Typically, the high-frequency sine wave is selected to be about two-thirds to three-quarters of the system bandwidth. The sine wave signal biased to mid range DC (Figure 2) will have the best response. As the DC is changed to move the sine wave toward either power supply rail, the sine wave amplitude will change.
Usually, the high-frequency response is reduced as the power rail is approached and the transistor operating current is reduced. At the extreme condition, the amplifier simply runs out of current, stops operating, and clipping occurs. ADCs and DACs can be checked in a similar manner.
As the integrated circuit becomes more complex, with more than just a single amplifier, larger DG and DP errors are expected. Such higher-complexity circuits might typically contain multiplex switches, a six-pole Sallen-Key filter (which has three or more amplifier stages of its own), and a video buffer amplifier. One such circuit, the MAX7428 developed by Maxim, keeps the typical DG error to just 0.2% and the DP error to only 0.2 °.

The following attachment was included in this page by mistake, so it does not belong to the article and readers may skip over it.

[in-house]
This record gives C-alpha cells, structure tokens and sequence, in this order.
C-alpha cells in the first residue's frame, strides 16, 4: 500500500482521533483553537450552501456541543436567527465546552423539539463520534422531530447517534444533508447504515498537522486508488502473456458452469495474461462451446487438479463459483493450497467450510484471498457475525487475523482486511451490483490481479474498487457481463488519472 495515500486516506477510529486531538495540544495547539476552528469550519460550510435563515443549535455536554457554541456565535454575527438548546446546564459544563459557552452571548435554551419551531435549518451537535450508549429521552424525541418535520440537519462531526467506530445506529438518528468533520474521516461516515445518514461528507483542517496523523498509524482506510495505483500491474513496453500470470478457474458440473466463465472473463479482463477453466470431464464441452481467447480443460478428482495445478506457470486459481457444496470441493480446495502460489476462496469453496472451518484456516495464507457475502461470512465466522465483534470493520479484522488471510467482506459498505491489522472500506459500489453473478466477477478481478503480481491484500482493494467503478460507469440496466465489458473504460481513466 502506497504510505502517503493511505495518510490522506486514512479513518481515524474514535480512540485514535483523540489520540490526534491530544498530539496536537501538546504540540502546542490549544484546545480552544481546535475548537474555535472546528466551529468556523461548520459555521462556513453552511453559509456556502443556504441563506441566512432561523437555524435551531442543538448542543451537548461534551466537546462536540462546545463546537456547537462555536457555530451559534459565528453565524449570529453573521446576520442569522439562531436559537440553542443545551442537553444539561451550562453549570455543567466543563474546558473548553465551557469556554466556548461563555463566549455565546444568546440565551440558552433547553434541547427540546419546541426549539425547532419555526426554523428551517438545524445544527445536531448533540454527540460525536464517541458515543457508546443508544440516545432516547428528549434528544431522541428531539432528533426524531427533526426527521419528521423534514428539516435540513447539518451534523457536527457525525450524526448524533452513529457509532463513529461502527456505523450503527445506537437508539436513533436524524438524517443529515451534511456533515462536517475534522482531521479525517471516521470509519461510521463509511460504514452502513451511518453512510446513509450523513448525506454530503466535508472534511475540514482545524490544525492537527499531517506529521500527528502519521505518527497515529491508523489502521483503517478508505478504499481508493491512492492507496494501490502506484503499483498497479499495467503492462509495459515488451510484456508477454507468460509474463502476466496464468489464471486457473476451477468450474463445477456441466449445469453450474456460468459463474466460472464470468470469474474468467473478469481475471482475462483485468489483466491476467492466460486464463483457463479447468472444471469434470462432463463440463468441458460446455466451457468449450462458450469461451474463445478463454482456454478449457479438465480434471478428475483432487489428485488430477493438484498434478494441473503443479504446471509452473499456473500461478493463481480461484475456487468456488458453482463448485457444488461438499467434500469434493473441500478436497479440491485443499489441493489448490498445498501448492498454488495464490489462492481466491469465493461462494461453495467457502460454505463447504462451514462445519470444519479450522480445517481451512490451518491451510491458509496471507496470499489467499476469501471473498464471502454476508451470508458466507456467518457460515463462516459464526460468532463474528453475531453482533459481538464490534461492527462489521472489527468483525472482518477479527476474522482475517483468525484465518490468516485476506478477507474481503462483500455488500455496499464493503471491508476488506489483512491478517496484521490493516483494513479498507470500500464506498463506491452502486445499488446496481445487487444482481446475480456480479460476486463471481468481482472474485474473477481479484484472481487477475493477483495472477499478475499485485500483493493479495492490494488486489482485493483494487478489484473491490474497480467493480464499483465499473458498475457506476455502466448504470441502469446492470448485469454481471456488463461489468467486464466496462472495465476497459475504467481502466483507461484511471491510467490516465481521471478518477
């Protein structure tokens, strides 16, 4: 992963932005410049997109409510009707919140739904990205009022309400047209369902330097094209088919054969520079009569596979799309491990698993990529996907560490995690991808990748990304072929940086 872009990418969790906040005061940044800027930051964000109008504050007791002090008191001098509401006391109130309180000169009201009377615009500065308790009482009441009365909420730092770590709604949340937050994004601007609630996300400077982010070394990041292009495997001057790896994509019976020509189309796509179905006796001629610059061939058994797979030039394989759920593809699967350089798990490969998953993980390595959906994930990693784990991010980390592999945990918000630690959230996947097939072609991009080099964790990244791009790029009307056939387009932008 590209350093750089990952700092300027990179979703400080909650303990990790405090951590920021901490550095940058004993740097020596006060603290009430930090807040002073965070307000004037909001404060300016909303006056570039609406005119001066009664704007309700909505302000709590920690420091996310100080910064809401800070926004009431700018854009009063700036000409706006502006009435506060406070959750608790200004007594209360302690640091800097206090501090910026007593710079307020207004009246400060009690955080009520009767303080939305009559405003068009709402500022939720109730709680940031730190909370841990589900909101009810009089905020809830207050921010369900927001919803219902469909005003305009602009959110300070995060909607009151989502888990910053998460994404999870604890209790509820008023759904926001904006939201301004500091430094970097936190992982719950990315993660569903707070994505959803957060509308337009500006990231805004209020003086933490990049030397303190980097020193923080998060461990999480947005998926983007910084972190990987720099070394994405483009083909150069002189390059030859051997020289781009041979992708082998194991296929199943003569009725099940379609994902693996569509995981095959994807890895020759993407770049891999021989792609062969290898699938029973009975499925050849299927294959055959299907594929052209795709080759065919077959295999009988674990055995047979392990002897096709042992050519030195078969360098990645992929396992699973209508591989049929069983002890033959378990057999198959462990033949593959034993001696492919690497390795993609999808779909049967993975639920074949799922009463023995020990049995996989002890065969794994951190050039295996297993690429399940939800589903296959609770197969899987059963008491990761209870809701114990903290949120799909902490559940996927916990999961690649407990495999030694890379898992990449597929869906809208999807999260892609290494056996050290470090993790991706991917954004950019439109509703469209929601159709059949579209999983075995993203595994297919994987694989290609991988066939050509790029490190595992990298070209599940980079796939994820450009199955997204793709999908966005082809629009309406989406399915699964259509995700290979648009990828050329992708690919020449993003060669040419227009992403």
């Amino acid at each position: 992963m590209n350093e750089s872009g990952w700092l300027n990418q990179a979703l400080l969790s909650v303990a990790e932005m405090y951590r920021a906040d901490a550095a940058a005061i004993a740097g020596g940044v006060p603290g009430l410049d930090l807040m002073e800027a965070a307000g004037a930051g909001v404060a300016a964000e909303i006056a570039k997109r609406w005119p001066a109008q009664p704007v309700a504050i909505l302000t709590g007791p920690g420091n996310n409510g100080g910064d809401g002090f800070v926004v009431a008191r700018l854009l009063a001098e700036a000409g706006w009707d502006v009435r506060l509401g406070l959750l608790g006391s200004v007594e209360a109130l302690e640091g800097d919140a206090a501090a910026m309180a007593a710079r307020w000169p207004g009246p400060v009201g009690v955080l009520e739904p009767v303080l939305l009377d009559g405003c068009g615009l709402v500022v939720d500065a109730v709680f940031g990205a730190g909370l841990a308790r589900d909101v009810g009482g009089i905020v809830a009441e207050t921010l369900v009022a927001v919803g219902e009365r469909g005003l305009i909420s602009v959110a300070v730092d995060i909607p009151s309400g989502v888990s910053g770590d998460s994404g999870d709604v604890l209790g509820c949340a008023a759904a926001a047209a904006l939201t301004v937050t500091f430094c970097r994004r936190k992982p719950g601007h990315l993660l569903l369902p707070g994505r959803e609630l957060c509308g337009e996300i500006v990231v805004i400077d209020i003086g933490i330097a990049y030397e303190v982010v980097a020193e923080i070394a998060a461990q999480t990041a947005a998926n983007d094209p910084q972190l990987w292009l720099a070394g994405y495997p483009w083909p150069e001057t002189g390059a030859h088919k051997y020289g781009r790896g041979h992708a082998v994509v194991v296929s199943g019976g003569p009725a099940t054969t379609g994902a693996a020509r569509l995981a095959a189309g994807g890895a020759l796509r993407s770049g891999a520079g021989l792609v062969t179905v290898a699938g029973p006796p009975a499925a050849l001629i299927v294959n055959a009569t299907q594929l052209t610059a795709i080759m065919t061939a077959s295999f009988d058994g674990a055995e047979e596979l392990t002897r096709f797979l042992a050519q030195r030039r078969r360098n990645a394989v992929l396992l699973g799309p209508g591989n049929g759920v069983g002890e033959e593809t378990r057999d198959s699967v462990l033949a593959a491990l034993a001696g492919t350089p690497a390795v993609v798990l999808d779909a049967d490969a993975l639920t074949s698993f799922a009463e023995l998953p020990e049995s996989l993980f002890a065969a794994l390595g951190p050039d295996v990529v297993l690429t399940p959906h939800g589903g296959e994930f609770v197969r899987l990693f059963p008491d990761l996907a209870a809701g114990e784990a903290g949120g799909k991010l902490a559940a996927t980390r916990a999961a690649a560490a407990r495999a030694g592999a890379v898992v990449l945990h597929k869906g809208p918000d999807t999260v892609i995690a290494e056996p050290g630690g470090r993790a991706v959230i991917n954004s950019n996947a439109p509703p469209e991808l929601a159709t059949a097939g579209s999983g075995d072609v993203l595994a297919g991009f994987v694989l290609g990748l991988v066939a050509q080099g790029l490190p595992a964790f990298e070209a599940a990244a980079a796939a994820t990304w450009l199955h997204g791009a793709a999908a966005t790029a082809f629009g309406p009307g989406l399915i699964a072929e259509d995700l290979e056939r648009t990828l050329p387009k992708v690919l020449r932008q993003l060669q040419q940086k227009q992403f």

DG started as a test method for amplifiers, and video requirements added DP to create a very sensitive test that allows characterization of many cascaded stages to insure signal integrity. This has resulted in the use of DG for other products such as ADCs and DACs. Applications requiring wider bandwidth are enabled by varying the DG test signal to match the bandwidth.
DG is a versatile test methodology to thoroughly explore the linearity of various components over the full range of the available power supplies. Measuring the invisible DG is a very useful tool. It acts like a microscope for closely inspecting the signal integrity thus insuring quality through long chains of analog circuits.
About the author
Bill Laumeister is Principal Member of the Technical Staff with the Advanced Video Strategic Applications Group at Maxim Integrated Products, and works with companies selling consumer products. He has thirty-eight years experience and holds several patents in the video field. He is the inventor of a video communications method called VEIL (Video Encoded Invisible Light). It is being considered by the U.S. Congress in the “Digital Transition Content Security Act” as a possible patch for the “analog hole”. He can be reached at .